ComScore has released their Digital Future in Focus report for 2015 and, as expected, its packed with the sort of data that can – and should – affect content marketing strategies.

    Whether it is knowing where audiences gather online, what social networks attract which slide of the target demographic, or what devices consumers are using to access their favorite content online, ComScore delivers.

    While DOZ won’t advocate relying on industry and national-level trends to determine a specific business’s strategy, reports like ComScore’s help to inform company strategies in light of broader trends in consumption and online access.

    Hence, while reports like the Digital Future in Focus 2015 won’t replace your own market research, it can be a great guide to establishing the context in which your own research and, eventually, your own strategy will emerge.

    Here are five charts pulled from the most recent ComScore report that you should use in informing and developing your own digital marketing and content marketing strategies.

    Accessing Content Categories


    Depending on what sort of content you are offering, the consumer is likely to access that content in a different way.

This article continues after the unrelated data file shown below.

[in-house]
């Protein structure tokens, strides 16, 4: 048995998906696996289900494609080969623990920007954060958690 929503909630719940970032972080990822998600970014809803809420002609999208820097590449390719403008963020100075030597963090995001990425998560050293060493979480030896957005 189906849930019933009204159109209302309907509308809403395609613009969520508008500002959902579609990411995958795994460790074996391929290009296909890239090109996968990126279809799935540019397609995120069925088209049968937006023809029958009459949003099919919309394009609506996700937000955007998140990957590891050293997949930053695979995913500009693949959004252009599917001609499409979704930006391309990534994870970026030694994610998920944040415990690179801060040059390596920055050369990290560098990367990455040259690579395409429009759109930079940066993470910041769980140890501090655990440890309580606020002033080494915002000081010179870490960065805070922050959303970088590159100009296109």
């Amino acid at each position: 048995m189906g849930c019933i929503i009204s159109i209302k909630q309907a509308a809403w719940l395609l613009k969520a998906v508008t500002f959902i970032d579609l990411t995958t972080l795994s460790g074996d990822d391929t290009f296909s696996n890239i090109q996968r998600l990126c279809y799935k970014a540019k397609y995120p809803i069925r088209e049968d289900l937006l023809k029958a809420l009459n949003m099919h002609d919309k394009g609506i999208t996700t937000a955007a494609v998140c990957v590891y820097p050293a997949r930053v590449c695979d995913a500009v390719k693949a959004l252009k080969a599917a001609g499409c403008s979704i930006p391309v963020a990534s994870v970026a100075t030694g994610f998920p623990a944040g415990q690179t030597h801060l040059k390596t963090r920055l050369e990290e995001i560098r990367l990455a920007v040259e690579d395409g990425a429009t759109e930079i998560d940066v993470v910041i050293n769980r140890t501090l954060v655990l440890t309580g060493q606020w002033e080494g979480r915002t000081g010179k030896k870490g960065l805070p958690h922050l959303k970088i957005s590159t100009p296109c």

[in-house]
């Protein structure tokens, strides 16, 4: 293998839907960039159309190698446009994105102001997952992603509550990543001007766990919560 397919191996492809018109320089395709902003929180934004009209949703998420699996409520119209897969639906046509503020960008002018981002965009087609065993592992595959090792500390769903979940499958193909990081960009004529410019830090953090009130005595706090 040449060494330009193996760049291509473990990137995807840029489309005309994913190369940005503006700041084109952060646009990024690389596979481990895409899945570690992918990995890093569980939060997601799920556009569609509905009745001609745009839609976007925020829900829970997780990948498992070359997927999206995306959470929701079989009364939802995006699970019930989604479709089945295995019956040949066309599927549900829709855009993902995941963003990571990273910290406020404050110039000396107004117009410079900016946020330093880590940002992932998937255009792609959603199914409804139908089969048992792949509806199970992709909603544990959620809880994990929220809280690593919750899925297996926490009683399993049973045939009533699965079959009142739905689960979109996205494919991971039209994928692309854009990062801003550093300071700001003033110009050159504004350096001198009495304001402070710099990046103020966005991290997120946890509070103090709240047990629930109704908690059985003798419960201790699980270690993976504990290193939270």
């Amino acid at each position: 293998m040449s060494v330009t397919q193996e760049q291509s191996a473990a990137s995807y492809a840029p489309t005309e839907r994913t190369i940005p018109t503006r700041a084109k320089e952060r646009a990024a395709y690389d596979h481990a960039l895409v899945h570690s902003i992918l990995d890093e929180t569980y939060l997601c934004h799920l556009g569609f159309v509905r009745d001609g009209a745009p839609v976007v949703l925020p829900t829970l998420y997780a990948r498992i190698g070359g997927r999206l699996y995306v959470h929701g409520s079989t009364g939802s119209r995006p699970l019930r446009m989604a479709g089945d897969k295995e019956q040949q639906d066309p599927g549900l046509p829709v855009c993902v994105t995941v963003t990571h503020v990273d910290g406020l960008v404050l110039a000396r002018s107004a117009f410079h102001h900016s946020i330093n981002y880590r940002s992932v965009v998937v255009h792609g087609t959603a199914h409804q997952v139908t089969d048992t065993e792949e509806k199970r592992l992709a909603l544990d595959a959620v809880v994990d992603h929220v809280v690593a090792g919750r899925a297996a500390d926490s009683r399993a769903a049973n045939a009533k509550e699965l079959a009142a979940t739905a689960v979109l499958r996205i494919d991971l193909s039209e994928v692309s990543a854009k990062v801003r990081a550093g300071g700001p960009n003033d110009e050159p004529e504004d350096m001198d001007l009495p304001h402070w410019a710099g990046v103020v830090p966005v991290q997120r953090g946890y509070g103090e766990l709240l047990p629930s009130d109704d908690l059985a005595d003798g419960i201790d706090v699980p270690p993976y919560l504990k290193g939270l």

For example, if you are in the business of providing finance or business news and analysis, chances are your average user is interested in a desktop-friendly experience. 70% of users who access this category of content do so from a desktop device, with the remaining 30% catching up on the run.

    On the other hand, if you are hawking maps or have a photo-centric business, the vast majority of your users are going to be accessing that content – or even their own user-generated content (UGC) – via a mobile device. Sure, you can still work on your desktop web portal but understand that almost nobody is going to use.

    For businesses at these extremes the content delivery focus is clear: choose to focus on desktop content if that’s where your users are, and on mobile if that’s where they are coming from.